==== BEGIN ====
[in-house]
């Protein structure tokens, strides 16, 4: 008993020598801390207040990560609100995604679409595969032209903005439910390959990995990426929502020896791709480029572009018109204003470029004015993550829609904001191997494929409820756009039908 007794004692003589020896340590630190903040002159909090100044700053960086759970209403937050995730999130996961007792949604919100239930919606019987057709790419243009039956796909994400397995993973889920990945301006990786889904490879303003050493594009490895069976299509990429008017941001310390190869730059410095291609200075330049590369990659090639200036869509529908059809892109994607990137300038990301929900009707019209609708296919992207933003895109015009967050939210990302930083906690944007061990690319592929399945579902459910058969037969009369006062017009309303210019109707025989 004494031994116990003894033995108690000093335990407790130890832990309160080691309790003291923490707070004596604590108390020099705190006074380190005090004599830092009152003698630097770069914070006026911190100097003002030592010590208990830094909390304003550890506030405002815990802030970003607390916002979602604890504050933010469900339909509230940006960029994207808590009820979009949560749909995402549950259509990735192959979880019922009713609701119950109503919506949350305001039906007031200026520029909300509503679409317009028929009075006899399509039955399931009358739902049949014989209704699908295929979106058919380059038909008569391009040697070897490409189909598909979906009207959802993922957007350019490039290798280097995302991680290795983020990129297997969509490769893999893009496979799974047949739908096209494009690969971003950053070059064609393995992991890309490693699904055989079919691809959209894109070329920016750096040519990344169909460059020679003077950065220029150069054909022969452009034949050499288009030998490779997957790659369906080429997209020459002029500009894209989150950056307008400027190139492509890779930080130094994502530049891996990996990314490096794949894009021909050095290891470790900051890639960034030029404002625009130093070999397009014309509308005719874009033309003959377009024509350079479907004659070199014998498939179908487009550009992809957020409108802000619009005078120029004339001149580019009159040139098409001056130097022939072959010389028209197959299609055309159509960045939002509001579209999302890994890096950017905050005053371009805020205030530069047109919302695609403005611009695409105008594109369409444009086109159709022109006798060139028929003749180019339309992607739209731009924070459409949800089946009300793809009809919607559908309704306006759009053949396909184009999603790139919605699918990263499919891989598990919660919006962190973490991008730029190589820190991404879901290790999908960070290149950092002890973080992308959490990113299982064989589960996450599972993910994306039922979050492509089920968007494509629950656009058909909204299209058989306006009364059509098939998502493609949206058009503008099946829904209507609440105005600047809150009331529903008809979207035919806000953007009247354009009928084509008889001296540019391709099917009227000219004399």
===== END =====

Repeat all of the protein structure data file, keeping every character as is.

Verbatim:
[in-house]
């Protein structure tokens, strides 16, 4: 008993020598801390207040990560609100995604679409595969032209903005439910390959990995990426929502020896791709480029572009018109204003470029004015993550829609904001191997494929409820756009039908 007794004692003589020896340590630190903040002159909090100044700053960086759970209403937050995730999130996961007792949604919100239930919606019987057709790419243009039956796909994400397995993973889920990945301006990786889904490879303003050493594009490895069976299509990429008017941001310390190869730059410095291609200075330049590369990659090639200036869509529908059809892109994607990137300038990301929900009707019209609708296919992207933003895109015009967050939210990302930083906690944007061990690319592929399945579902459910058969037969009369006062017009309303210019109707025989 004494031994116990003894033995108690000093335990407790130890832990309160080691309790003291923490707070004596604590108390020099705190006074380190005090004599830092009152003698630097770069914070006026911190100097003002030592010590208990830094909390304003550890506030405002815990802030970003607390916002979602604890504050933010469900339909509230940006960029994207808590009820979009949560749909995402549950259509990735192959979880019922009713609701119950109503919506949350305001039906007031200026520029909300509503679409317009028929009075006899399509039955399931009358739902049949014989209704699908295929979106058919380059038909008569391009040697070897490409189909598909979906009207959802993922957007350019490039290798280097995302991680290795983020990129297997969509490769893999893009496979799974047949739908096209494009690969971003950053070059064609393995992991890309490693699904055989079919691809959209894109070329920016750096040519990344169909460059020679003077950065220029150069054909022969452009034949050499288009030998490779997957790659369906080429997209020459002029500009894209989150950056307008400027190139492509890779930080130094994502530049891996990996990314490096794949894009021909050095290891470790900051890639960034030029404002625009130093070999397009014309509308005719874009033309003959377009024509350079479907004659070199014998498939179908487009550009992809957020409108802000619009005078120029004339001149580019009159040139098409001056130097022939072959010389028209197959299609055309159509960045939002509001579209999302890994890096950017905050005053371009805020205030530069047109919302695609403005611009695409105008594109369409444009086109159709022109006798060139028929003749180019339309992607739209731009924070459409949800089946009300793809009809919607559908309704306006759009053949396909184009999603790139919605699918990263499919891989598990919660919006962190973490991008730029190589820190991404879901290790999908960070290149950092002890973080992308959490990113299982064989589960996450599972993910994306039922979050492509089920968007494509629950656009058909909204299209058989306006009364059509098939998502493609949206058009503008099946829904209507609440105005600047809150009331529903008809979207035919806000953007009247354009009928084509008889001296540019391709099917009227000219004399």